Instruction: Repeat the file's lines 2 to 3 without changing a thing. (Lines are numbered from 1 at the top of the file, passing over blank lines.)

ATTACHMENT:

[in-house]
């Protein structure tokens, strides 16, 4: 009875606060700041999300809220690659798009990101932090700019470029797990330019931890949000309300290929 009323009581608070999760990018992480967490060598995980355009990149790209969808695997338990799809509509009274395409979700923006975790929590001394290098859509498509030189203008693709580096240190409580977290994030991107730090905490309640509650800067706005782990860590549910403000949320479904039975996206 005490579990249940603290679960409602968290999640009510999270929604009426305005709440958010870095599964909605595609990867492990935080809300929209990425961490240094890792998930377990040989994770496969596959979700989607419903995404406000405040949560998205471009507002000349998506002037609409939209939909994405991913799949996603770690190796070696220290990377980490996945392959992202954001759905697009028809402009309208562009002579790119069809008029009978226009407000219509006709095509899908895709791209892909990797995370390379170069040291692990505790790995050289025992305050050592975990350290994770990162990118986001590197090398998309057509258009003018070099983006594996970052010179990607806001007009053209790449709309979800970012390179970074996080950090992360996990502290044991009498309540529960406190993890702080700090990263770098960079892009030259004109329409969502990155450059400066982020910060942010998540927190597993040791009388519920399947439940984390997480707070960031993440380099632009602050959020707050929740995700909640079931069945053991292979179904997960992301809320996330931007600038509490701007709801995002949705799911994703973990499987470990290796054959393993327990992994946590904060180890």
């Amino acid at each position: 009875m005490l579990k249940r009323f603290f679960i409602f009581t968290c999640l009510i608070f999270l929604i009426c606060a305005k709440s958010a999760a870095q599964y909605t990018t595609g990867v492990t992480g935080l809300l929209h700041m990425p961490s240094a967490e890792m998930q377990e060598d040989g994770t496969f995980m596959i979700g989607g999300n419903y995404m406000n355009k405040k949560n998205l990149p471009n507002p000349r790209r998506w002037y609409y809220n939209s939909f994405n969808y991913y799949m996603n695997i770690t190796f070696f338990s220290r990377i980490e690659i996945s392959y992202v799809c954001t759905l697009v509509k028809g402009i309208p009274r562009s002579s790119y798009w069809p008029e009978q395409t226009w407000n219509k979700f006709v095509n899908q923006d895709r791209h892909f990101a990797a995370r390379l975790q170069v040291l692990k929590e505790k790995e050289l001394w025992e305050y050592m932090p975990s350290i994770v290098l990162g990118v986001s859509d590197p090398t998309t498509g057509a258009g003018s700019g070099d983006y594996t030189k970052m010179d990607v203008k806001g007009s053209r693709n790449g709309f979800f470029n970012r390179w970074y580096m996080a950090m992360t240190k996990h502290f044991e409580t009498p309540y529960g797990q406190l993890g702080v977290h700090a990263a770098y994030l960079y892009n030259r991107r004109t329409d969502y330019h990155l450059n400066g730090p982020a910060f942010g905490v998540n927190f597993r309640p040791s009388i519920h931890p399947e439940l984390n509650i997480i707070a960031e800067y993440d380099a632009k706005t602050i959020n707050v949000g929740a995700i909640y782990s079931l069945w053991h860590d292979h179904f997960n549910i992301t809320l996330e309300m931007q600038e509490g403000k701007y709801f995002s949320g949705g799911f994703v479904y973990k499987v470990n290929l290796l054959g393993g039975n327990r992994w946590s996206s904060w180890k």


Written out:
């Protein structure tokens, strides 16, 4: 009875606060700041999300809220690659798009990101932090700019470029797990330019931890949000309300290929 009323009581608070999760990018992480967490060598995980355009990149790209969808695997338990799809509509009274395409979700923006975790929590001394290098859509498509030189203008693709580096240190409580977290994030991107730090905490309640509650800067706005782990860590549910403000949320479904039975996206 005490579990249940603290679960409602968290999640009510999270929604009426305005709440958010870095599964909605595609990867492990935080809300929209990425961490240094890792998930377990040989994770496969596959979700989607419903995404406000405040949560998205471009507002000349998506002037609409939209939909994405991913799949996603770690190796070696220290990377980490996945392959992202954001759905697009028809402009309208562009002579790119069809008029009978226009407000219509006709095509899908895709791209892909990797995370390379170069040291692990505790790995050289025992305050050592975990350290994770990162990118986001590197090398998309057509258009003018070099983006594996970052010179990607806001007009053209790449709309979800970012390179970074996080950090992360996990502290044991009498309540529960406190993890702080700090990263770098960079892009030259004109329409969502990155450059400066982020910060942010998540927190597993040791009388519920399947439940984390997480707070960031993440380099632009602050959020707050929740995700909640079931069945053991292979179904997960992301809320996330931007600038509490701007709801995002949705799911994703973990499987470990290796054959393993327990992994946590904060180890």
């Amino acid at each position: 009875m005490l579990k249940r009323f603290f679960i409602f009581t968290c999640l009510i608070f999270l929604i009426c606060a305005k709440s958010a999760a870095q599964y909605t990018t595609g990867v492990t992480g935080l809300l929209h700041m990425p961490s240094a967490e890792m998930q377990e060598d040989g994770t496969f995980m596959i979700g989607g999300n419903y995404m406000n355009k405040k949560n998205l990149p471009n507002p000349r790209r998506w002037y609409y809220n939209s939909f994405n969808y991913y799949m996603n695997i770690t190796f070696f338990s220290r990377i980490e690659i996945s392959y992202v799809c954001t759905l697009v509509k028809g402009i309208p009274r562009s002579s790119y798009w069809p008029e009978q395409t226009w407000n219509k979700f006709v095509n899908q923006d895709r791209h892909f990101a990797a995370r390379l975790q170069v040291l692990k929590e505790k790995e050289l001394w025992e305050y050592m932090p975990s350290i994770v290098l990162g990118v986001s859509d590197p090398t998309t498509g057509a258009g003018s700019g070099d983006y594996t030189k970052m010179d990607v203008k806001g007009s053209r693709n790449g709309f979800f470029n970012r390179w970074y580096m996080a950090m992360t240190k996990h502290f044991e409580t009498p309540y529960g797990q406190l993890g702080v977290h700090a990263a770098y994030l960079y892009n030259r991107r004109t329409d969502y330019h990155l450059n400066g730090p982020a910060f942010g905490v998540n927190f597993r309640p040791s009388i519920h931890p399947e439940l984390n509650i997480i707070a960031e800067y993440d380099a632009k706005t602050i959020n707050v949000g929740a995700i909640y782990s079931l069945w053991h860590d292979h179904f997960n549910i992301t809320l996330e309300m931007q600038e509490g403000k701007y709801f995002s949320g949705g799911f994703v479904y973990k499987v470990n290929l290796l054959g393993g039975n327990r992994w946590s996206s904060w180890k």